In the example that this paper has been considering, you can consider Hospital as a "nuisance" factor. The experimenter is not interested in differences in patient outcomes across hospitals. The interest centers on differences in patient outcomes that can be attributed to the use of newer information technologies.
But the nature of the treatment delivery system forces the experimenter to pay attention to Hospital as a factor. At the time when the experiment takes place, only a small subset of hospitals use both traditional and newer technologies, and they do so only because they are in transition.
The experiment, therefore, can't ignore a possible Hospital factor because it might exert an influence on the outcomes achieved by cardiac patients—despite the fact that a Hospital effect isn't of interest to the experimenter. That's why such factors are sometimes termed nuisance factors: You're not really interested in them, but you have to take account of them.
Not all nested factors are nuisance factors, by any means. But it is true that nuisance factors tend to be nested, due to the realities of many experimental test beds.
Random Factors and Fixed Factors
It's also true that the experimenter in this example wants to investigate the differential effects of using handheld digital devices on the effectiveness of cardiac care, versus traditional methods of storing and retrieving patient information. The experimenter isn't interested in any other information management methods. The experiment isn't intended to generalize its findings to other methods: Its purpose is restricted to comparing outcomes that are associated with two specific methods. The Treatment factor in this example is therefore referred to as a fixed factor. The experimenter's interest is fixed on the treatments that are employed in the experiment.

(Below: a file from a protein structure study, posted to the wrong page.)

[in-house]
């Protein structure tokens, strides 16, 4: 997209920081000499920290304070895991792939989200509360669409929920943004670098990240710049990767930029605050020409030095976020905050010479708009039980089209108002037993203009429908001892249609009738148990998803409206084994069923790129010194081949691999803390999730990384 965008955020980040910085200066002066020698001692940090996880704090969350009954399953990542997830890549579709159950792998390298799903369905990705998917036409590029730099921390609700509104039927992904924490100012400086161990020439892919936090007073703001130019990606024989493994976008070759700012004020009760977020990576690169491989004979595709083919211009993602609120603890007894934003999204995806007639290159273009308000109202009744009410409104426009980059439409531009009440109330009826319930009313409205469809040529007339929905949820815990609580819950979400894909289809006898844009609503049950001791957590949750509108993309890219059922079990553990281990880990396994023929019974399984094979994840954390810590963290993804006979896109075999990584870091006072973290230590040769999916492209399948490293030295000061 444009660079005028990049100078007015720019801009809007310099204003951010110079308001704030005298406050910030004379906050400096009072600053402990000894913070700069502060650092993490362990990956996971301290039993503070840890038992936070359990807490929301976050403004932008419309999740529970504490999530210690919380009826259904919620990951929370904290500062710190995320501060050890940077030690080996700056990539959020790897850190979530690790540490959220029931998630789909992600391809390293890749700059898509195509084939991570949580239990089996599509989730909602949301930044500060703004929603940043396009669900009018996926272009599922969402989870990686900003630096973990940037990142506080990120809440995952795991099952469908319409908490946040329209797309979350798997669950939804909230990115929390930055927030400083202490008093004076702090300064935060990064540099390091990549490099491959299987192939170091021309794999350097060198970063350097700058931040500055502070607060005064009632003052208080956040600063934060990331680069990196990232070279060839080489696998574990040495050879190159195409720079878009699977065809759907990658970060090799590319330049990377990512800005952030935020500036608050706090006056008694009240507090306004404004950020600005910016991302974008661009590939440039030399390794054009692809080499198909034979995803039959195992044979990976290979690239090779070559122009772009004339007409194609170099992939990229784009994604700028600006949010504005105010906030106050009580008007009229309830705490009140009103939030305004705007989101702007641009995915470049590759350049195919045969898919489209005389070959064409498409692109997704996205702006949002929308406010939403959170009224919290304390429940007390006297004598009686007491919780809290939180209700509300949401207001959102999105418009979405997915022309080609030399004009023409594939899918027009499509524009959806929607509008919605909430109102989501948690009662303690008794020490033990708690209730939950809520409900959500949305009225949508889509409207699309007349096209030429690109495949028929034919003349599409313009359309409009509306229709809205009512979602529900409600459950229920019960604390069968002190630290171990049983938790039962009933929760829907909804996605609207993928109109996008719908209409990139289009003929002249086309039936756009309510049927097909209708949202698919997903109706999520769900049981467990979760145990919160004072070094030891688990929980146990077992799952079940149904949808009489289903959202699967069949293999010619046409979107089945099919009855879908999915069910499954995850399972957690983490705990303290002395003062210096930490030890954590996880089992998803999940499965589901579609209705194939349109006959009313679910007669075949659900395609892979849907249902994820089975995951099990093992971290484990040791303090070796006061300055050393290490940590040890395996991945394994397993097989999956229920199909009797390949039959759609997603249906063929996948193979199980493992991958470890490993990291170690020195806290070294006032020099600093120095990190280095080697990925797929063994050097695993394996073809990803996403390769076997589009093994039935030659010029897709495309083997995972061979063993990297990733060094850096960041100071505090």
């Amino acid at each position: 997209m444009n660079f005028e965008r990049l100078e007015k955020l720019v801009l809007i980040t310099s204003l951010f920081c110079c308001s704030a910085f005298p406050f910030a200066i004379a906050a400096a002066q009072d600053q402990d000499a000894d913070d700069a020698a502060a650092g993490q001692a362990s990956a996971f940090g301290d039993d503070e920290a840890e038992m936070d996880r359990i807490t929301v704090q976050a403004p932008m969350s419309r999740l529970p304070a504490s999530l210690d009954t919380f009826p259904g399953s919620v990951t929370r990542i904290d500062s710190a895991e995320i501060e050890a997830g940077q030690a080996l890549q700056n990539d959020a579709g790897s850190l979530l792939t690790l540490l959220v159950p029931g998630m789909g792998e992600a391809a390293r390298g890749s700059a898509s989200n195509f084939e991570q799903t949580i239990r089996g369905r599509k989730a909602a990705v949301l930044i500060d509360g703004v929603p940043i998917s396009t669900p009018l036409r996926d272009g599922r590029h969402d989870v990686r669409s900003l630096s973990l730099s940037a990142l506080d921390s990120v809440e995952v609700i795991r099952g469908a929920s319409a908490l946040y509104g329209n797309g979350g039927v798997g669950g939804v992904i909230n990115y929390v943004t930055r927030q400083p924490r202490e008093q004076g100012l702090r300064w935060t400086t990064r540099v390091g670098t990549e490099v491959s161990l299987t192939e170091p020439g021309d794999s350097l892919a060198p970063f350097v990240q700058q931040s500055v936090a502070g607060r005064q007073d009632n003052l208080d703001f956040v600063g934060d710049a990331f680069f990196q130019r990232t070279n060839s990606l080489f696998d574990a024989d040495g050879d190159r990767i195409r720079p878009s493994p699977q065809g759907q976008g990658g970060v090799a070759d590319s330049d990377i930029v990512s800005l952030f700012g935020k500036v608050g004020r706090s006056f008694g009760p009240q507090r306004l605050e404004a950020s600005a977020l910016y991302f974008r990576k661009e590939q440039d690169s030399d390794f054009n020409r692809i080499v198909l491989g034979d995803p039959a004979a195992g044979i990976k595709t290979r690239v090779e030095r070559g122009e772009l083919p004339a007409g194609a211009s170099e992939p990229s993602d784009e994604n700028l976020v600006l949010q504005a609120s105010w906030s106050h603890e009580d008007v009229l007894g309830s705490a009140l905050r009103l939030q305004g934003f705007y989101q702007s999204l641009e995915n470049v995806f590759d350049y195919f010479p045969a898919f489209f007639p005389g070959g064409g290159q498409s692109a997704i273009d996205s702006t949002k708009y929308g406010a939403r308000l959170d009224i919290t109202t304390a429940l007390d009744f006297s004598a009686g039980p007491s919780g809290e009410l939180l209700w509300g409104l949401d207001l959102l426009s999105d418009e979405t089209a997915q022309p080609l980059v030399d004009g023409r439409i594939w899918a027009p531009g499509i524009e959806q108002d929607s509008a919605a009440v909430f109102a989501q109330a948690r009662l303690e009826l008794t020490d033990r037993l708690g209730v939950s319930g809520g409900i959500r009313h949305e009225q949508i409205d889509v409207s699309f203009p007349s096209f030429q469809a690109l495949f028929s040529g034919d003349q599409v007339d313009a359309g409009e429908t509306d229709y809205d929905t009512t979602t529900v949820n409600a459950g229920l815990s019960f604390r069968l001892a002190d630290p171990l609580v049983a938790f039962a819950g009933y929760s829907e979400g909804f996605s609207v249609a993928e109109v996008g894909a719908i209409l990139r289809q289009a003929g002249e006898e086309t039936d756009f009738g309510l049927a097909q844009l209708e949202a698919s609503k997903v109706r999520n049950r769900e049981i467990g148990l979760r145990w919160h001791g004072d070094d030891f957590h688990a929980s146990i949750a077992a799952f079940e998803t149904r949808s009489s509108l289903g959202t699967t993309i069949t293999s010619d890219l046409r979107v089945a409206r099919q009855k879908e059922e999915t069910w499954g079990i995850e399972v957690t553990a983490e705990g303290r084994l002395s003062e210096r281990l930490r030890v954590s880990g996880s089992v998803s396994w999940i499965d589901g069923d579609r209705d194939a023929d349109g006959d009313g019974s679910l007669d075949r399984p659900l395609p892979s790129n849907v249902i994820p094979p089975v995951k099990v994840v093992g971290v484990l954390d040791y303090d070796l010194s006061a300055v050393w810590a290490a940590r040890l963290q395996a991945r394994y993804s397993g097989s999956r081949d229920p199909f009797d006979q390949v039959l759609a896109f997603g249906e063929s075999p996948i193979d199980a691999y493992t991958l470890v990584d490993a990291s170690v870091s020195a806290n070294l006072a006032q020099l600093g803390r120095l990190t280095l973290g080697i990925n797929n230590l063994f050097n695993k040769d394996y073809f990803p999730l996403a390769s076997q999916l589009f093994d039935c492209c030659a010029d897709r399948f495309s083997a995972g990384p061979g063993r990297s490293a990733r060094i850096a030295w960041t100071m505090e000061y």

In contrast, the experimenter does not want to restrict the findings to the four particular hospitals in which the research takes place. The four hospitals are randomly selected, from the population of hospitals in which doctors use handheld devices and from the population of hospitals in which the doctors don't. The Hospital factor is therefore termed a random factor.
Designs in which there is just one factor, and that factor is fixed, are among the most frequently used in the literature, whether that literature consists of market research, operations research, medical research or behavioral research. Factorial designs that employ two or more fixed factors, usually fully crossed with one another, are also popular approaches because they often bring about greater statistical power than do single factor experiments, and because they often use scarce resources more efficiently.
Another useful design is called a mixed model. A mixed model uses one or more fixed factors and one or more random factors. The example discussed earlier in this paper is a mixed model: It uses a fixed Treatment factor and a random Hospital factor.
Both mixed models and nested models call for different analysis of variance (ANOVA) computations than does a design with two fixed and crossed factors. Major differences exist in the formulas. If you use calculations that are intended for a crossed design and fixed factors when you should be using the calculations for a nested or mixed design, you can easily mistake an effect that is highly significant for one that few would consider significant.
If you have an equal number of observations in each design cell, however, the ANOVA: Two-Factor With Replication tool (part of Excel's Data Analysis add-in) is easily capable of handling both mixed models and models with a nested factor. A small amount of tweaking, after the fact, is needed.
I describe that additional work in the second paper of this series, Using Excel with Mixed and Nested Models.